universal and a natural part of life where people and
relationships are involved. Understanding the difference
between inner, interpersonal, and organizational
conflict and separating people from organizational
issues is vital.
Inner conflict without resolution can act out in
different ways. This can affect family relationships and
job performance as well as attitude in ministering and
Dealing effectively with conflicts
involving interpersonal relationships requires moving
beyond immediate tensions and disagreements and
identifying the root causes.
lack of communication is often the root cause of most
disagreements. Getting the parties to talk may resolve
the conflict or misunderstanding.
If the conflict is
deeper than mere communication, a neutral, third party
may be needed to assist in negotiating resolution. This
person can help identify issues, find common ground, and
deal with deeper issues. In dealing with organizational
conflict, the issues need to be identified before
resolution can begin to take place. Both hidden and
surface issues must be addressed.
Sometimes the best approach is to ignore the situation.
Some situations are best left alone. Even if you are
right, you often lose. The battle may simply not be
worth the cost. Getting involved will sometimes escalate
the disagreement into a major conflict. Learn when it is
best to walk away.
"Blamestorming" is a popular sport today. Pointing a
finger and placing blame on others is easy. More
difficult is extending one's hand in a move toward
Hoping to preserve a relationship at all costs, some
people automatically give in to the wishes of others.
This is appropriate when the issues are unimportant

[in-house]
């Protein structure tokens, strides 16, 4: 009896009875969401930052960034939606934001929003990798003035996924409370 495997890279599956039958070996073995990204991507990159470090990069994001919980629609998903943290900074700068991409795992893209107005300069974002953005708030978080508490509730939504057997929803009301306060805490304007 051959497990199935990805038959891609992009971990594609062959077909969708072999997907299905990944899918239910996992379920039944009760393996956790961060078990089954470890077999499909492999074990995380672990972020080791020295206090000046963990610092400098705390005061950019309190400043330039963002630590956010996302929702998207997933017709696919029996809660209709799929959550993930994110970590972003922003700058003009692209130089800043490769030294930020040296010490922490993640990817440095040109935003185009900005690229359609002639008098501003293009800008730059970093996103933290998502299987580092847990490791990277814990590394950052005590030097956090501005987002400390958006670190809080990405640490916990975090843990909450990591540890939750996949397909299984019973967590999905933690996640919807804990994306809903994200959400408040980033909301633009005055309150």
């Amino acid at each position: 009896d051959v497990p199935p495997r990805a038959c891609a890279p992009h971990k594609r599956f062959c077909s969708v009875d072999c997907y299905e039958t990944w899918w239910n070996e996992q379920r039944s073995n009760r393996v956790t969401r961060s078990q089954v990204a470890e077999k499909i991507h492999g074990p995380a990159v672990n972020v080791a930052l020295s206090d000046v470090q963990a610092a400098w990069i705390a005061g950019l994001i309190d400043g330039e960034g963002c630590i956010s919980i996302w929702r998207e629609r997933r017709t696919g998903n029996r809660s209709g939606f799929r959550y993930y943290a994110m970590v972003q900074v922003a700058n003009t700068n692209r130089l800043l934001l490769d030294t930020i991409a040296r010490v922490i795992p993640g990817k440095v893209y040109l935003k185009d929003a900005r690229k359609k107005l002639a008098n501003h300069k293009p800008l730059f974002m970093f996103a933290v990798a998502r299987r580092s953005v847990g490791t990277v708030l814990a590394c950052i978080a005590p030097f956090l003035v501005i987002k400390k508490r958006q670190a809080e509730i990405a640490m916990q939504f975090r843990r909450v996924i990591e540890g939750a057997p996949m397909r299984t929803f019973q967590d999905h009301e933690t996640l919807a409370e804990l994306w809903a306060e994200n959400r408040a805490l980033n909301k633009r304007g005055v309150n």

compared to the value of the relationship or when the
accommodating person feels that he or she is in the
wrong. In other instances accommodating may give others
a sense of vindication, even when they are wrong, which
might lead to further conflict. The relationship may
begin to feel burdensome, which can result in feelings
of frustration and resentment. After repeated
accommodations and continued conflict, another approach
issues are too complex for involved parties to resolve.
A mediator can help those involved to bring issues to
the surface, while being sensitive to feelings involved.
The goal is to have the parties work together to find
mutually satisfactory solutions.
The situation may necessitate bringing in a neutral,
third party to help adversaries work through the issues.
The tension level may be too high for the parties to
talk without strong emotions. The neutral party can
listen, help them talk through the issues, and help them
become aware of ways to resolve the conflict.
Forcing.— After listening to the issues
and working past any form of resolution, a mediator
seeks to explore all possible solutions. The mediator
has no power to impose them on the conflicting parties.
Those in disagreement can be asked to accept a solution
and to agree to work together.
Paul said that love is
the greatest gift (see 1 Cor. 13). Ultimately the best
solutions to any conflict are love and forgiveness.
(Adapted from Richard Faling, "Managing Conflict
Before It Manages You," Church Administration, November